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Proceedings Paper

Standoff laser-induced fluorescence of suspensions from different bacterial strains
Author(s): Frank Duschek; Arne Walter; Lea Fellner; Karin Grünewald; Carsten Pargmann; Jürgen Handke; Herbert Tomaso
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Paper Abstract

Biological hazardous substances like certain fungi and bacteria represent a high risk for the broad public if fallen into wrong hands. Incidents based on bio agents are commonly considered to have incalculable and complex consequences for first responders and people. The impact of such an event can be minimized by a combination of different sensor technologies that have been developed to detect bio-threats and to gather information after an incident. Sensors for bio-agents can be grouped into two categories. Sampling devices collect material from locations supposed to be contaminated, and they are able to identify biological material with high sensitivity and selectivity. However, these point sensors need to be positioned correctly in advance of an attack, and moving sources of biological material cannot be tracked. A different approach is based on optical standoff detection. For biological samples laser induced florescence (LIF) has been proven to get real time data on location and type of hazards without being in contact with the suspicious substance. This work is based on a bio-detector developed at the DLR Lampoldshausen. The LIF detection has been designed for outdoor operation at standoff distances from 20 m up to more than 100 m. The detector acquires LIF spectral data for two different excitation wavelengths (280 and 355 nm) as well as time resolved information for the fluorescence decay which can be used to classify suspicious samples. While the classification device had been trained on uncritical samples (like amino acids, NADH, yeast, chemicals, oils), this work presents the progress to more relevant, living bacteria of different strains. The low risk and non-pathogenic bacteria Bacillus thuringensis, Bacillus atrophaeus, Bacillus subtilis, Brevibacillus brevis, Micrococcus luteus, Oligella urethralis, Paenibacillus polymyxa and Escherichia coli (K12) have been investigated with the above set-up at both excitation wavelengths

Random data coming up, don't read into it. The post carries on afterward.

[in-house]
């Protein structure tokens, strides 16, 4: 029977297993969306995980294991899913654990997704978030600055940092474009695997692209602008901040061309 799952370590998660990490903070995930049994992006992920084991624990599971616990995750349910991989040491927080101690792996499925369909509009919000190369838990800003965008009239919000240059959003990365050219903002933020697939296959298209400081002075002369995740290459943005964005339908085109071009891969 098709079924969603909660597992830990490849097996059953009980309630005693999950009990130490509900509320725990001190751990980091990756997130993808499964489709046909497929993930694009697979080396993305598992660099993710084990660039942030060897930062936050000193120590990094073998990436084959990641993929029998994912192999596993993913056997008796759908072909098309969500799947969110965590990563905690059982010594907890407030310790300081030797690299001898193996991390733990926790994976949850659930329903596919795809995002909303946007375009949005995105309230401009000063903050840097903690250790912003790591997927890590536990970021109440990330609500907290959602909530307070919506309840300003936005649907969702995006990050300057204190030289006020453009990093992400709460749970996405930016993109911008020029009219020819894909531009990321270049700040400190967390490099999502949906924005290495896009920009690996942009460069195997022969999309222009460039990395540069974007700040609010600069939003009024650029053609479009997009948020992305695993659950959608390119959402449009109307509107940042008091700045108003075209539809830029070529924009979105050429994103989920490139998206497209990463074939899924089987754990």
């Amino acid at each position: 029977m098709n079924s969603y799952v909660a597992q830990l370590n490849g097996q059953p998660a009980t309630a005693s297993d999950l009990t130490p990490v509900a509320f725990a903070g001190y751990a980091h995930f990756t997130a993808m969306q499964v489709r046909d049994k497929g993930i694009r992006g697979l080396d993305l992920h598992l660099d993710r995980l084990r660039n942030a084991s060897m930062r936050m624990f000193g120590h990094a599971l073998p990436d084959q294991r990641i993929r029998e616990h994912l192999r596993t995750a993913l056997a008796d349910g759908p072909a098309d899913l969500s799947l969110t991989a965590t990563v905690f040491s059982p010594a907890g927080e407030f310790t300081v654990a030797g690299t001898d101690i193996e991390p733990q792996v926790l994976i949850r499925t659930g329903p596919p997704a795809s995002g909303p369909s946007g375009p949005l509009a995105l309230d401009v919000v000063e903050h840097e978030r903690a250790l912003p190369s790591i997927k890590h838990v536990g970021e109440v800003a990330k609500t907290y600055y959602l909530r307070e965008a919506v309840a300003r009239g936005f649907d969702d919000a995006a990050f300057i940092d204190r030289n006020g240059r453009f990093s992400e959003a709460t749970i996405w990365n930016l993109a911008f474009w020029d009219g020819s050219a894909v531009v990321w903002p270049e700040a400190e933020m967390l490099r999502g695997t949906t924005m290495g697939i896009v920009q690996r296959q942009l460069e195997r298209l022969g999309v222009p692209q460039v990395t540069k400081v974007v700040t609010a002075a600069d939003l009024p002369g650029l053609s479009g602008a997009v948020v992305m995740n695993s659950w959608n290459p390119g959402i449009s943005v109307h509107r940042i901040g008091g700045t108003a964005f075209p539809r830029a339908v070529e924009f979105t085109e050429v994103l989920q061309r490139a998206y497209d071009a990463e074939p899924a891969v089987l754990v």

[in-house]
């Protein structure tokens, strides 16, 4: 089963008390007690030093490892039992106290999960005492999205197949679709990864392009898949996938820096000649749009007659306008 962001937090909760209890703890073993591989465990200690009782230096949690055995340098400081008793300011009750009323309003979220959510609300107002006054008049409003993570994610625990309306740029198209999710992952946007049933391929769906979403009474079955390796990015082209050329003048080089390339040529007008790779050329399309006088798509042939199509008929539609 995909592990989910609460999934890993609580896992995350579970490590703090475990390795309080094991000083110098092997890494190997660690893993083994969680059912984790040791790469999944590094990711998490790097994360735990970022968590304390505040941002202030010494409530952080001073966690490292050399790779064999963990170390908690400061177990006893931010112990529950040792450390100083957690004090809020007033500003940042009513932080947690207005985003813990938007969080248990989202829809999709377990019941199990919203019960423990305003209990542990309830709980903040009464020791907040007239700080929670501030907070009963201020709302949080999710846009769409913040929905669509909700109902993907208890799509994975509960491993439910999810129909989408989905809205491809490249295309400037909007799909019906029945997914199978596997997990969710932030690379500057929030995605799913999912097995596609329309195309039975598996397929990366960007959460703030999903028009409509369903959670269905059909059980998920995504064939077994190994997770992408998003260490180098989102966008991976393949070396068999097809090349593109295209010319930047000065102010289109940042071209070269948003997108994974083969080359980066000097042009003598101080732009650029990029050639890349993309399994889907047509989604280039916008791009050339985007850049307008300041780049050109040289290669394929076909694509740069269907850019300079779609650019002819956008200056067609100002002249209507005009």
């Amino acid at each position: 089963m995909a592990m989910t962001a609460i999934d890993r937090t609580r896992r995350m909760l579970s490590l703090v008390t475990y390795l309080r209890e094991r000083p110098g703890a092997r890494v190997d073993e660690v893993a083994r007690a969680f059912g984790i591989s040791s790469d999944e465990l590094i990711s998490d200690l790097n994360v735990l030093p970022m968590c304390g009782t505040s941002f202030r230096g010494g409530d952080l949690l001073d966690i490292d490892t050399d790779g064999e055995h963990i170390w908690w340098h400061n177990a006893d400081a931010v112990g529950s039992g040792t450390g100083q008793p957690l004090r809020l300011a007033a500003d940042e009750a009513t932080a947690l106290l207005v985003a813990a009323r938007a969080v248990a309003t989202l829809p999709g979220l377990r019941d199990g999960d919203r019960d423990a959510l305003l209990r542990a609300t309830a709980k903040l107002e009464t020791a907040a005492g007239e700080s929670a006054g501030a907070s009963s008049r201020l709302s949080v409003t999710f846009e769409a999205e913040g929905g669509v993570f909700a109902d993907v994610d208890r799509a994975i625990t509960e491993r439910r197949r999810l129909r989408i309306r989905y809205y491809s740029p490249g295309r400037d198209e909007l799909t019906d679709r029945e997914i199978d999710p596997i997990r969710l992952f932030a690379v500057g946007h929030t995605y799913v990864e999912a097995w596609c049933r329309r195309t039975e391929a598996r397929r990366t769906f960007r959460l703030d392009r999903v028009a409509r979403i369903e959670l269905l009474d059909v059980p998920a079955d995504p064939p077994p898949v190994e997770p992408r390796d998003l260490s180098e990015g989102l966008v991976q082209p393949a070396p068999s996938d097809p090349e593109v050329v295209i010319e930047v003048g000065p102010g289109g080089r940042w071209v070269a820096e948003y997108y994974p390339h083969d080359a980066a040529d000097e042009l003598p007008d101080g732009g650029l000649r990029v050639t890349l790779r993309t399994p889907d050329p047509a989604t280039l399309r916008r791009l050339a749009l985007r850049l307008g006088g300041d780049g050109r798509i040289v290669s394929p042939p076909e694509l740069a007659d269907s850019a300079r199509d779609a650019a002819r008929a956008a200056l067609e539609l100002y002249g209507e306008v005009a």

Paper Details

Date Published: 24 October 2016
PDF: 6 pages
Proc. SPIE 9995, Optics and Photonics for Counterterrorism, Crime Fighting, and Defence XII, 99950A (24 October 2016); doi: 10.1117/12.2241071
Show Author Affiliations
Frank Duschek, German Aerospace Ctr. (Germany)
Arne Walter, German Aerospace Ctr. (Germany)
Lea Fellner, German Aerospace Ctr. (Germany)
Karin Grünewald, German Aerospace Ctr. (Germany)
Carsten Pargmann, German Aerospace Ctr. (Germany)
Jürgen Handke, German Aerospace Ctr. (Germany)
Herbert Tomaso, Friedrich-Loeffler-Institut (Germany)


Published in SPIE Proceedings Vol. 9995:
Optics and Photonics for Counterterrorism, Crime Fighting, and Defence XII
Douglas Burgess; Gari Owen; Henri Bouma; Felicity Carlysle-Davies; Robert James Stokes; Yitzhak Yitzhaky, Editor(s)

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